Frankly Speaking: Bursa-listed firms rush to raise funds as deadline looms

This article first appeared in The Edge Malaysia Weekly, on November 8, 2021 - November 14, 2021.
Frankly Speaking: Bursa-listed firms rush to raise funds as deadline looms
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More and more companies listed on Bursa Malaysia are rushing to issue shares to take advantage of a relaxed ruling that allows companies to raise fresh funds through private placements for their recapitalisation before the Dec 31 deadline.

A quick check on Bursa shows that, since October, more than 20 companies have announced plans to raise as much as RM1.5 billion through private placements. They include Axis Real Estate Investment Trust, MyEG Services Bhd, Kobay Technology Bhd, YB Ventures Bhd, ManagePay Systems Bhd, Advancecon Holdings Bhd, Saudee Group Bhd, Samaiden Group Bhd, Muar Ban Lee Group Bhd, Mieco Chipboard Bhd, Classic Scenic Bhd, Euro Holdings Bhd, Jade Marvel Group Bhd, Binasat Communications Bhd, Straits Energy Resources Bhd, Seni Jaya Corp Bhd, Ageson Bhd, AYS Ventures Bhd, Vertice Bhd, Techna-X Bhd, Symphony Life Bhd and Trive Property Group Bhd.

According to the Securities Commission Malaysia’s 2020 annual report, secondary issuances saw a strong growth of 76% to RM8 billion last year over 2019. Capital raised through primary issuances amounted to only RM2 billion.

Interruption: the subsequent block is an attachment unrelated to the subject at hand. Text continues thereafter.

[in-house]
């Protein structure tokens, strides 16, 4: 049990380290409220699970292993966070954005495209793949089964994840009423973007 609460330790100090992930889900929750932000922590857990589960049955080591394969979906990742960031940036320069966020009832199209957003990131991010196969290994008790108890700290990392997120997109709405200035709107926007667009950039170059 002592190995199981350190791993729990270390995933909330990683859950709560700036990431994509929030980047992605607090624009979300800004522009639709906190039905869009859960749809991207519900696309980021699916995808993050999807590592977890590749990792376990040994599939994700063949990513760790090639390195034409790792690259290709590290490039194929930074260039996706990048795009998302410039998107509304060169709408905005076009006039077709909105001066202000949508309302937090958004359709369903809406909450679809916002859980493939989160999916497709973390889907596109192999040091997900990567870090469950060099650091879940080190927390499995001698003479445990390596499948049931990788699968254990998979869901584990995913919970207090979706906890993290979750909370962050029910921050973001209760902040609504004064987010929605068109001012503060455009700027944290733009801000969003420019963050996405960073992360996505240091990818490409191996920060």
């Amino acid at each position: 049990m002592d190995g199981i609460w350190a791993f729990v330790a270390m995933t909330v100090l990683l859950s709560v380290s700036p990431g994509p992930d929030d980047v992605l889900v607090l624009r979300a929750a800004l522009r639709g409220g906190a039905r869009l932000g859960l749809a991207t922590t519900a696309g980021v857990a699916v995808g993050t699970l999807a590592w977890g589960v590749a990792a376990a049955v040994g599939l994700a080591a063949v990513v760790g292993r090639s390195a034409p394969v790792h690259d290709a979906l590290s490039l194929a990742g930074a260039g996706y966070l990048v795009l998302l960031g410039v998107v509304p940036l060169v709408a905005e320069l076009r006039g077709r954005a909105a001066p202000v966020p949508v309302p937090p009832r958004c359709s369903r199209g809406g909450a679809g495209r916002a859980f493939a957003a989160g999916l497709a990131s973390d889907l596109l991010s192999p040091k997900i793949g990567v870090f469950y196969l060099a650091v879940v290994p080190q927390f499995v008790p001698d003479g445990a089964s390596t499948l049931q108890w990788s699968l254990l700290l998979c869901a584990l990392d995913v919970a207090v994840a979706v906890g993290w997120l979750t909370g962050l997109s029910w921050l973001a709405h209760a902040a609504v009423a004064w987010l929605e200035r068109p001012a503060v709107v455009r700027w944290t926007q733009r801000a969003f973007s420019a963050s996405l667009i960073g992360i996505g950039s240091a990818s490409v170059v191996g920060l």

On April 16 last year, Bursa Securities relaxed its fundraising rules for listed issuers to help ease cash constraints caused by the Covid-19 pandemic. The rules allow companies to sell up to 20% of their issued share capital via private placements until Dec 31, 2021, compared with 10% previously.

But the relaxed rules are not without risks. Some companies see it as a quick way to raise money, but their earnings performance continues to be dismal. And, often, the stated utilisation of the proceeds can be vague. For example, the company could just say the proceeds are for working capital purposes, and there is little transparency on the identity of the placees.  At the same time, the share capital of many of these companies increases manifold and each exercise results in further dilution to the stakes of minority shareholders.

With the economy now in a recovery mode, and the deadline less than two months away, will companies revert to the conventional ways of fundraising, such as bank borrowings, to sustain their operations or will there be even more companies rushing to take advantage of the ruling before the door closes?

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